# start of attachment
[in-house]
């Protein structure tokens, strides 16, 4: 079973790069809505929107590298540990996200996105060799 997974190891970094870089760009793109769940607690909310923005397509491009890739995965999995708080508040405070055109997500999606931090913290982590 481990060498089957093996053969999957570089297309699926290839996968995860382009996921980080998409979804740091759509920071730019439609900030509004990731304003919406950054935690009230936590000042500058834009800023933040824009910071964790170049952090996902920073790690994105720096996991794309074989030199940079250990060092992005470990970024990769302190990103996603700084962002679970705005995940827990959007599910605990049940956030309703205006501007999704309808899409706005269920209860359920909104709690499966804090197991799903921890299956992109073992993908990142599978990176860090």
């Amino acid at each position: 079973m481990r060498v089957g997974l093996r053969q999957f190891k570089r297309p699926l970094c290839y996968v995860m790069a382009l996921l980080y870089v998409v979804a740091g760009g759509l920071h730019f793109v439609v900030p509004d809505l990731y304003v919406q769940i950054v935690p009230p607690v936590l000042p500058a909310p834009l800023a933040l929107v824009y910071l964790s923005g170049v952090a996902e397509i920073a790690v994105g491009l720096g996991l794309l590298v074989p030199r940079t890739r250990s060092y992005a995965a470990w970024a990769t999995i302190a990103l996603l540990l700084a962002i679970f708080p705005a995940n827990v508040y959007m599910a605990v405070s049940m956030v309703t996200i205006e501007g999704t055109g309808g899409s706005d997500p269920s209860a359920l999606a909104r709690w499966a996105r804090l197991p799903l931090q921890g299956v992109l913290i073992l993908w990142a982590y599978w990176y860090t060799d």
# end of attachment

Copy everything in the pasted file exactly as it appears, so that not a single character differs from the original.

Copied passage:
[in-house]
């Protein structure tokens, strides 16, 4: 079973790069809505929107590298540990996200996105060799 997974190891970094870089760009793109769940607690909310923005397509491009890739995965999995708080508040405070055109997500999606931090913290982590 481990060498089957093996053969999957570089297309699926290839996968995860382009996921980080998409979804740091759509920071730019439609900030509004990731304003919406950054935690009230936590000042500058834009800023933040824009910071964790170049952090996902920073790690994105720096996991794309074989030199940079250990060092992005470990970024990769302190990103996603700084962002679970705005995940827990959007599910605990049940956030309703205006501007999704309808899409706005269920209860359920909104709690499966804090197991799903921890299956992109073992993908990142599978990176860090």
């Amino acid at each position: 079973m481990r060498v089957g997974l093996r053969q999957f190891k570089r297309p699926l970094c290839y996968v995860m790069a382009l996921l980080y870089v998409v979804a740091g760009g759509l920071h730019f793109v439609v900030p509004d809505l990731y304003v919406q769940i950054v935690p009230p607690v936590l000042p500058a909310p834009l800023a933040l929107v824009y910071l964790s923005g170049v952090a996902e397509i920073a790690v994105g491009l720096g996991l794309l590298v074989p030199r940079t890739r250990s060092y992005a995965a470990w970024a990769t999995i302190a990103l996603l540990l700084a962002i679970f708080p705005a995940n827990v508040y959007m599910a605990v405070s049940m956030v309703t996200i205006e501007g999704t055109g309808g899409s706005d997500p269920s209860a359920l999606a909104r709690w499966a996105r804090l197991p799903l931090q921890g299956v992109l913290i073992l993908w990142a982590y599978w990176y860090t060799d």